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Mar 31, 2007
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ish927 wrote: 1000 IU per day is plenty for any adult in Canada.
I suppose the million dollar question is in what context is 1000 IU sufficient? What is the intended purpose of supplementation, what are your unique individual needs, is it impacted by SAD or seasonal changes?

Does that apply to a 220lb man and a 115lb woman?
What about during the winter?
What about the sunniest places vs least amount of daytime in Canada?
Does activity play a factor?
Do ethnicity, skin type, or genetics play a factor?
Are there benefits to taking over 1000 IU whether it be for everyone or specific use-case scenarios?

I take about 4000 IU a day and this is my lab results for Vitamin D. First number on the right is my result, second score is the recommended range I should be in.

Image

I've had moments where I was trying every supplement in the book and other times not wanting to spend a time and not taking any at all. The main ones I've personally noticed a difference in when I was off/on were zinc, Vitamin D, and magnesium.

Personally, I think every should be getting yearly lab work and see if you can plunk in Vitamin D in there (coverage may depend on province). May as well toss in iron and B12. Then supplement or make dietary changes as necessary.
Newbie
Jan 23, 2017
66 posts
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Had Vitamin D and Vitamin B12 deficiency (and surprisingly Vitamin C as well). Definitely get a lab test if you can - I am not sure why doctors don't routinely test for these as a lot of health problems stem from vitamin/mineral deficiencies - B12 they discovered after I had a lot of issues (and I am not vegetarian). OHIP does not cover Vitamin D test for some reason.

I take a few of these vitamins for a few months and then stop. I read and strongly believe that body needs to learn to use vitamins/minerals from food and not always have them readily available. Your gut gets lazy. Vitamin D + fish oil (Omega 3) is the only one I take almost every day. 1000 IU is ok for maintenance if you don't have a deficiency (I no longer have it so that's what I take). I am not a nutritionist or a doctor, but would probably consult literature (not internet) and doctors for any larger dose.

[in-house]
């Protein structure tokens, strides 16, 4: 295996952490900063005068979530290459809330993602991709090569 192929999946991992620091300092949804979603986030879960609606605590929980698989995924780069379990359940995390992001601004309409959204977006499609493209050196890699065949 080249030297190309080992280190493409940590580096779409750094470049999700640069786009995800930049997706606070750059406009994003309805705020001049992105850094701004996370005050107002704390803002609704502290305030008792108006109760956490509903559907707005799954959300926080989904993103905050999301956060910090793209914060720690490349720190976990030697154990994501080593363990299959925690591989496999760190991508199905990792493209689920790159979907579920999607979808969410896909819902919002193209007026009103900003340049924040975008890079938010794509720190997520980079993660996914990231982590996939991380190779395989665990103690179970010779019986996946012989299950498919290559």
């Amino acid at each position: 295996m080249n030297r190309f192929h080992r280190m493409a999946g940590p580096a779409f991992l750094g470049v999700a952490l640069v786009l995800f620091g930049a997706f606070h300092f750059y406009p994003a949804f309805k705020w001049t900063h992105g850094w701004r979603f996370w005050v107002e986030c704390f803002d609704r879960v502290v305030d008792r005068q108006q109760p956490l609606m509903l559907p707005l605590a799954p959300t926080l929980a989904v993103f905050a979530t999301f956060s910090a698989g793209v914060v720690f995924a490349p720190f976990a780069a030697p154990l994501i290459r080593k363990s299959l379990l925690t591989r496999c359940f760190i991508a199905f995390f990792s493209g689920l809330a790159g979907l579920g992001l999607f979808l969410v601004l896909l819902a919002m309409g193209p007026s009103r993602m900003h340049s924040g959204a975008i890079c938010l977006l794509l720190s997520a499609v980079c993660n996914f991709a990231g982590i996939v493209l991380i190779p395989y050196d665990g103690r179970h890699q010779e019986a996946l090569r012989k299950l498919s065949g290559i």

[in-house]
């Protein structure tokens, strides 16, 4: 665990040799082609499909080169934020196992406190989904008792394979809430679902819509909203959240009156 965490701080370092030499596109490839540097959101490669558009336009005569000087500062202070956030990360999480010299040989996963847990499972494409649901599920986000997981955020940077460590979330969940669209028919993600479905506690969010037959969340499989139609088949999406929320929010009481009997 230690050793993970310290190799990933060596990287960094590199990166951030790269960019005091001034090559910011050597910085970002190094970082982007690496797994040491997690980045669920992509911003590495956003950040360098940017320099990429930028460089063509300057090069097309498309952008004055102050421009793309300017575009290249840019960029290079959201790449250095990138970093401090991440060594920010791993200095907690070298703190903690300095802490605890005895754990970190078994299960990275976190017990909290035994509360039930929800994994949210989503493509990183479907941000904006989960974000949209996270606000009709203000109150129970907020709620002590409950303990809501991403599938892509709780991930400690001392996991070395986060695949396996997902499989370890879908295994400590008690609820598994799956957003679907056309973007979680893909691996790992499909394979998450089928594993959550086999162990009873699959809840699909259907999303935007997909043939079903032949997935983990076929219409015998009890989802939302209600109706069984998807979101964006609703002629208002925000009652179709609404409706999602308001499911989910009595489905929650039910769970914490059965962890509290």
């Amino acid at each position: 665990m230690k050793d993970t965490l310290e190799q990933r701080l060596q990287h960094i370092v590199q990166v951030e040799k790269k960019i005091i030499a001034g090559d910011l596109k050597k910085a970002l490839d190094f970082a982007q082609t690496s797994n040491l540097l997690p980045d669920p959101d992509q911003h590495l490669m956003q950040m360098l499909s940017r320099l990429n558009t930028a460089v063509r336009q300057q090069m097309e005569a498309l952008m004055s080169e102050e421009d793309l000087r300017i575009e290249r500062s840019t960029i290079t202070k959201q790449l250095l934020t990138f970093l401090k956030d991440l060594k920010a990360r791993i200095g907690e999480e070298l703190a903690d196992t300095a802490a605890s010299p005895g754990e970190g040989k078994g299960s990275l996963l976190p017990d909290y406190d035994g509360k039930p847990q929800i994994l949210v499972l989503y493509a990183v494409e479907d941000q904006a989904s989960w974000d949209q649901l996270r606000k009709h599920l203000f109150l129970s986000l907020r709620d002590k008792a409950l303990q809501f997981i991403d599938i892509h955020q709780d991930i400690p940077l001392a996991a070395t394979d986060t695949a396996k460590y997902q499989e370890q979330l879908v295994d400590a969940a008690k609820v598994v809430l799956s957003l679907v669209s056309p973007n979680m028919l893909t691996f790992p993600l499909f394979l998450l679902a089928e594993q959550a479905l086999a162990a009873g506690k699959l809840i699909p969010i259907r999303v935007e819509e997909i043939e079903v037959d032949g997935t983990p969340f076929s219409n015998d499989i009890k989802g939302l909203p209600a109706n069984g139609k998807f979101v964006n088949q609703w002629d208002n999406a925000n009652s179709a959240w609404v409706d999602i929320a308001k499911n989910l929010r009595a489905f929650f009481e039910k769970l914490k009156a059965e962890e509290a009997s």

Speaking of gummies these are great for kids or people who can't swallow big tablets/capsules. I picked up a few bottles of Kirkland Organic Multivitamin gummies and here and there have a few. It's also great since it's not high in vitamins/minerals so there is almost no risk of overdosing on anything. It's more of supplementing your regular diet. I am also not sure if the high dosages in other supplements are completely ok since you get all that boost in one shot and not over the day. I can take 4 gummies over the day so the dose is more spread out. Anyway, just my opinion.
Jr. Member
Mar 7, 2017
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You guys are really going to rely on Health Canada, after this whole COVID situation? Their advice and guidelines are clearly not here to better your health. You should do your own research, learn from doctors who are in the field, not family doctors who regurgitate government reccomendations. We should all be upping our Vitamin D intake way more, especially those of us who are living in the norther hemisphere.
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Nov 18, 2012
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RiCHC3 wrote: I'll never understand gummies or most multivitamins. The values are sooo lowwwww.

400IU of Vitamin D3, but you probably want to aim for 2000-5000 a day, especially in Canada. For clinical depression, sometimes you can get prescriptions for +15,000 even as high as 50,000.

(Costco) Recommend most people get those Kirkland Vitamin D pills, it's a 2 pack, 360x2 pills, 1000IU. I think it's like $8-10. If you don't have a Costco membership you can either ask a friend to grab you some or if you use an InstaCart or alike just toss it on the list.
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jesus i go to costco every now and then to buy meat in bulk with someone's membership and ive never considered this.

you're about to save me a lot of $

my iq is above 70 and i read medical literature, i know the benefits of d3 and consume a lot of it.

ty.

health canada is a paid by private interest sham. 400 IU is not enough for 99.9999% of people. I prefer to believe the researchers and the people training/creating compounds for world class athletes than some failed person working at health canada.

Anyone looking to health canada for any medical recommandation is doomed.

5htp, stjohns wort and vitamine d3 would cure most people's mild depression instead they follow the recommendation of taking SSRI's forever(when they are made for short-term).

I've taken tons of compounds over the last 25yrs that were not approved by health canada and they've fixed a lot of issues i had that were chronic. Most athletes are taking these compounds yet health canada or similar entities in other countries bans them because they aren't profitable for the bigger pharma compagnies.
Last edited by rkt1337 on Aug 8th, 2021 9:53 pm, edited 2 times in total.
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Would like to pick up a few, how can you check the expiry date?